McAfee Stonesoft Strategy Includes Incident Response

McAfee took a step closer to fully integrating its Stonesoft next-generation firewall acquisition. The company created a fully interconnected platform designed to not only detect advanced threats but also automate the process of quarantining and removing malware from infected systems.

McAfee (now called Intel Security) showcased its integration strategy to analysts and press at RSA Conference 2014. The company demonstrated how Stonesoft's malware detection engine and file behavioral analysis sandbox connects to its endpoint security software and other components via a new data exchange layer created by its engineering team. The goal is to quickly spread threat intelligence information to a variety of products in the portfolio for better protection, said Michael Fey, the company's worldwide chief technology officer.

"Our goal was to change the way we look at the problem," Fey said. "McAfee and Intel are not just creating a better firewall, we're combining it with endpoint security and a variety of other components to bring it into high-end detection."

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Fey said the rest of the security industry is talking about creating ways to better detect custom malware, but few vendors are addressing automated incident response once a threat is detected. The message resonates with solution providers in the channel who say they are selling advanced threat detection platforms from Palo Alto Networks, FireEye and other vendors, but often their clients don't consider incident response until after a system is fully deployed and turned on.

McAfee is joining a long line of vendors that are trying to bridge network security and endpoint security to better detect and increase visibility into potential threats, said Cliff Sweazey, who has been a McAfee partner since the company acquired email and web security vendor MX Logic in 2009. For example, FireEye is in the process of integrating its $1 billion Mandiant endpoint security acquisition.

Vendors are building out their platforms, adding capabilities and new products that some businesses won't necessarily find very useful. Sweazey, who is also a Fortinet partner, said the one drawback to many of the vendor strategies is increased complexity, which leads to configuration and manageability issues, and ultimately opens up weaknesses that can be targeted by an attacker.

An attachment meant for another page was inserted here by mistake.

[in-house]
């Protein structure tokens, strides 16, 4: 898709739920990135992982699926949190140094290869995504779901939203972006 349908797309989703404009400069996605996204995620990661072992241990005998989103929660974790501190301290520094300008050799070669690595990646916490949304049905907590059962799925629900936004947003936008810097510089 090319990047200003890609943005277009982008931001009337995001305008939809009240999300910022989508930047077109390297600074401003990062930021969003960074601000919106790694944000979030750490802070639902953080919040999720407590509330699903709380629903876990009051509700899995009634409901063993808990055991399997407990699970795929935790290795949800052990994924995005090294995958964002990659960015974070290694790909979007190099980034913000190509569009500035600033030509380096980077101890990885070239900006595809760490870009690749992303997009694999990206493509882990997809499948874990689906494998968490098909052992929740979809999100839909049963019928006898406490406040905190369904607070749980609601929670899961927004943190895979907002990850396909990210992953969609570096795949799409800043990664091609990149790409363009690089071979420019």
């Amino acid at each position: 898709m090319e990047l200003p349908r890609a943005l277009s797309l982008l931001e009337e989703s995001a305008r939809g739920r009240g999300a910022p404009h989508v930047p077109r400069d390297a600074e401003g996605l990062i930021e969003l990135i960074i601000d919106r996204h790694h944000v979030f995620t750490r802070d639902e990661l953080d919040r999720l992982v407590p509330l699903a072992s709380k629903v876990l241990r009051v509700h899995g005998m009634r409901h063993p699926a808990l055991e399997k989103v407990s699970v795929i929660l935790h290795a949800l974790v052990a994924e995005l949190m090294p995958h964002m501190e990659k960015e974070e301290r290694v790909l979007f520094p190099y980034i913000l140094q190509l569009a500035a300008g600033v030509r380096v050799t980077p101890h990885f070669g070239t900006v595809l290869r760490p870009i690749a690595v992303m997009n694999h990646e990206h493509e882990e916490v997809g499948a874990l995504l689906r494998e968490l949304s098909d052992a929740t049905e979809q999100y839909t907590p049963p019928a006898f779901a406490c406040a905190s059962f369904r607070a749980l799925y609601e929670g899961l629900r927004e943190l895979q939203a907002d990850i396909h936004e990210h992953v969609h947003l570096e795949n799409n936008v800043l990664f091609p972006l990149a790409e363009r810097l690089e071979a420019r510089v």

"Every vendor wants to penetrate the client as deep and as wide as possible," Sweazey told CRN. "Often we see these strategies aimed at sweeping across the product portfolio to help the customer gain visibility across the network, but how well and how easy it is to get it all working seamlessly together is yet to be seen."

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FireEye has disrupted the network security market, causing McAfee and other vendors to race to build out their portfolios for advanced threat detection, said Joe Luciano, CEO of Access It Group, which partners closely with McAfee for endpoint security and Check Point for network security. Luciano said he has been watching endpoint and network security vendors come much closer together in recent years.

"Up until now, endpoint and the network never collided because they were totally different worlds fundamentally and philosophically," Luciano said. "It might make it much easier for enterprises to address their IT security requirements by simplifying it to a suite of four or five different products rather than multiple layers of complexity."

The integration of data and workflows for automated response enables McAfee products to immediately shut down malware communications to remote servers and block infected systems from reaching the Internet, said McAfee's Fey. Noticeably absent from McAfee's strategy is the company's ePolicy Orchestrator and its ecosystem of roughly 180 technology partners. When pressed by those in attendance, McAfee executives acknowledged that a complete standardization on McAfee's portfolio would be difficult to nearly impossible for most businesses, and pledged to work with technology partners to create integration points that tie into its new data exchange layer.

The ePO will continue to be a central management console for McAfee, but what was missing was a security incident response center component, said Peter Firstbrook, a research vice president at Gartner. Firstbrook said McAfee's new data exchange layer is a much-needed update to better connect its products. Look for the company to open it up to its technology partners, Firstbook said.

"They are making the case that the reason why you would buy multiple McAfee components now is because integrated components work better together," Firstbook said. "It's been too hard for businesses to piece this all together, and McAfee is saying that this will make the process easier over time."